Listening to the indictments against him

My Dual Citizenship – A Lesson in Patience

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A few years ago, I discovered that I could claim Italian citizenship, as well as retain my American citizenship.  You can imagine my pleasure at receiving this news!  I quickly set about gathering all the information and documents that I would need in order to prove that I truly was eligible for this great honor.  Evidently, since my parents were still Italian citizens at the time of my birth (they were naturalized a few years later), I was an Italian citizen by birth rite (or juris sanguinus).  This was wonderful news…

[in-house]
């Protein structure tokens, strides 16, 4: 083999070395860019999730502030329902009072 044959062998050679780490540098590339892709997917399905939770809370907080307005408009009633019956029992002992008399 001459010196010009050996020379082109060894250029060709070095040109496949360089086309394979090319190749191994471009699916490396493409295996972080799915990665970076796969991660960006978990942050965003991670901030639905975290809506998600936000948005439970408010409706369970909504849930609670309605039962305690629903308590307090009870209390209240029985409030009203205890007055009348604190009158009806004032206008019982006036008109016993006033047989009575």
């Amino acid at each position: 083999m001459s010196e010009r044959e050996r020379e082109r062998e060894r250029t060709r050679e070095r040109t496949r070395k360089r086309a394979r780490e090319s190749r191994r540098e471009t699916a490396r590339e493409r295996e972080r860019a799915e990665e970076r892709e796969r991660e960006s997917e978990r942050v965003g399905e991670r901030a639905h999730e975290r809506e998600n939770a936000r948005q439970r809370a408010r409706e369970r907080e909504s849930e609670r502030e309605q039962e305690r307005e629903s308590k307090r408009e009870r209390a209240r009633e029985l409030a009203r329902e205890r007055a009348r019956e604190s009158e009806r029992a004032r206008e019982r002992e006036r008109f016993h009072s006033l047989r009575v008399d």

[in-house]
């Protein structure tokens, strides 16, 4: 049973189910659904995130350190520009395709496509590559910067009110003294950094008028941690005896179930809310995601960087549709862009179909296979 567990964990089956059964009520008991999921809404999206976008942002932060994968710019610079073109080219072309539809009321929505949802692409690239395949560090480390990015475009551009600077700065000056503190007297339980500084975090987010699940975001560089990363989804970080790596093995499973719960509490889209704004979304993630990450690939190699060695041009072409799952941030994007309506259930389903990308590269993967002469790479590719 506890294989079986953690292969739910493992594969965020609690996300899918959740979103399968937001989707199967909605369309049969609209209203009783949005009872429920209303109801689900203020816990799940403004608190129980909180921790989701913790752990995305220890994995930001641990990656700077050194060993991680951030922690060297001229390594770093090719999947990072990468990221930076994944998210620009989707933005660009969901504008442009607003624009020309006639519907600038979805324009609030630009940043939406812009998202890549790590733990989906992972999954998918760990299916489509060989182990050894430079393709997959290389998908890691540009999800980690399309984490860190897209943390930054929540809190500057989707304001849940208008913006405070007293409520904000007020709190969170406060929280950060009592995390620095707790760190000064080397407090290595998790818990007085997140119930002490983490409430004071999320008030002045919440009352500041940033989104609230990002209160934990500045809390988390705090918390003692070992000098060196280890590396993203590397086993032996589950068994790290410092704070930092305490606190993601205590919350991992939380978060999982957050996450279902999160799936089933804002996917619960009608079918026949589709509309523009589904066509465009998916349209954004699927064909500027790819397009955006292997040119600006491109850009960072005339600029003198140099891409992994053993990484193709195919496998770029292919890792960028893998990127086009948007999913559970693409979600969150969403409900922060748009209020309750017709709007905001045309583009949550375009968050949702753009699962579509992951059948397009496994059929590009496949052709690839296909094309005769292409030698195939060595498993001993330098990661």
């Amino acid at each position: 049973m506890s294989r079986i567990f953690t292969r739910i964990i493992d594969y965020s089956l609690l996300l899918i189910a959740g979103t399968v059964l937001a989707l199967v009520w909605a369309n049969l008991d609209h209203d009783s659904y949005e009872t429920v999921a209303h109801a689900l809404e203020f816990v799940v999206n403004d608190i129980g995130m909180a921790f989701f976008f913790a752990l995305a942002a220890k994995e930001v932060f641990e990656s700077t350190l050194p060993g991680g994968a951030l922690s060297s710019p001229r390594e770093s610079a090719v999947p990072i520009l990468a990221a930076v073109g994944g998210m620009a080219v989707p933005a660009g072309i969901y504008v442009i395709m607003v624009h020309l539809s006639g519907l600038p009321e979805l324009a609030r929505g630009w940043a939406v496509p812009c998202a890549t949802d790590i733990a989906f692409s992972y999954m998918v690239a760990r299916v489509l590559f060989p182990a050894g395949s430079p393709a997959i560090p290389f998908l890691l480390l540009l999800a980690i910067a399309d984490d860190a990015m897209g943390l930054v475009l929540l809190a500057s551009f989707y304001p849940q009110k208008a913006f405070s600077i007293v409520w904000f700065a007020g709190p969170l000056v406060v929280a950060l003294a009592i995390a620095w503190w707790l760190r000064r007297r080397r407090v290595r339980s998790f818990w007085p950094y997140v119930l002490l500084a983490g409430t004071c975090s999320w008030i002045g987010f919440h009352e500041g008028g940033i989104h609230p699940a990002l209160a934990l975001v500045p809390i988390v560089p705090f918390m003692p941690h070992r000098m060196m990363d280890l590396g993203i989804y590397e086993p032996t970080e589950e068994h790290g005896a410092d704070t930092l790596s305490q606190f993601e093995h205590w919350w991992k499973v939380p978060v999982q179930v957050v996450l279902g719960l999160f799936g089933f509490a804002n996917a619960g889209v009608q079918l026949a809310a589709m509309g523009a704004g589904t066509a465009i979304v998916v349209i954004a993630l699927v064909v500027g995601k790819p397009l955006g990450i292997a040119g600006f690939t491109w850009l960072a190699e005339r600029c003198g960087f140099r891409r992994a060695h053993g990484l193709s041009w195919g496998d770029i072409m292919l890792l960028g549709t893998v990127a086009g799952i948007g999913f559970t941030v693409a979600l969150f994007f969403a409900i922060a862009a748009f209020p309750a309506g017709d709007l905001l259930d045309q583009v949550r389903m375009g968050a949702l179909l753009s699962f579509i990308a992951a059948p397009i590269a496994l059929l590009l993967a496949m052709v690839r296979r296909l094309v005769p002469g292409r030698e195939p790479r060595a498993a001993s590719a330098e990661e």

The decision then came of what I should do first – should I gather all the information needed prior to making an appointment with the Citizenship office at the Italian consulate in San Francisco, or should I make the appointment first and then gather all the information?  I decided to have everything in my possession first because what if they could get me in REALLY soon to present all my documents!  You can imagine my shock when I was told that I would have to wait 9 months in order for an appointment!  “Everyone wants to become an Italian citizen,” was what I was told when I called!  Yikes!  Why such a popular thing to do, I wondered.  So I began to research the benefits of holding dual citizenship (granted, I only wanted mine because I wanted to connect further with the land of my heart) .  The benefits were numerous and quite impressive.  Primarily, as an Italian citizen you also become a member of the EU.  Therefore, working in the EU becomes much easier if you hold a passport to any country that is part of the EU.  Therefore, if an American employer has an office within the EU and they are looking to transfer one of their employees to work in Europe, the one holding citizenship has an advantage because they do not have to get a work VISA for the transfer.   This was all fine and dandy, but it didn’t really affect me much because I wasn’t planning on working in Italy!  But, it did impress me for the benefit of my children – this might come in handy for them as they begin their careers.  The other benefits include free medical care and free education.  Again, these could be very beneficial for me and my family if we ever found ourselves in Italy and in need of care (or if we get the urge to take some classes at the University!)  But, for me, the most valuable benefit included the purchase of property in Italy!  Evidently, it is much easier to purchase property in Italy if you are a citizen, and the tax implications are very much reduced.   Even though, I don’t own any property YET, this is always in my dreams…therefore, now I can say that I am ready when the opportunity arises!  I subsequently also found out that you cannot purchase a car in Italy if you are not a citizen.  This seems a bit harsh and am not really sure if it is true.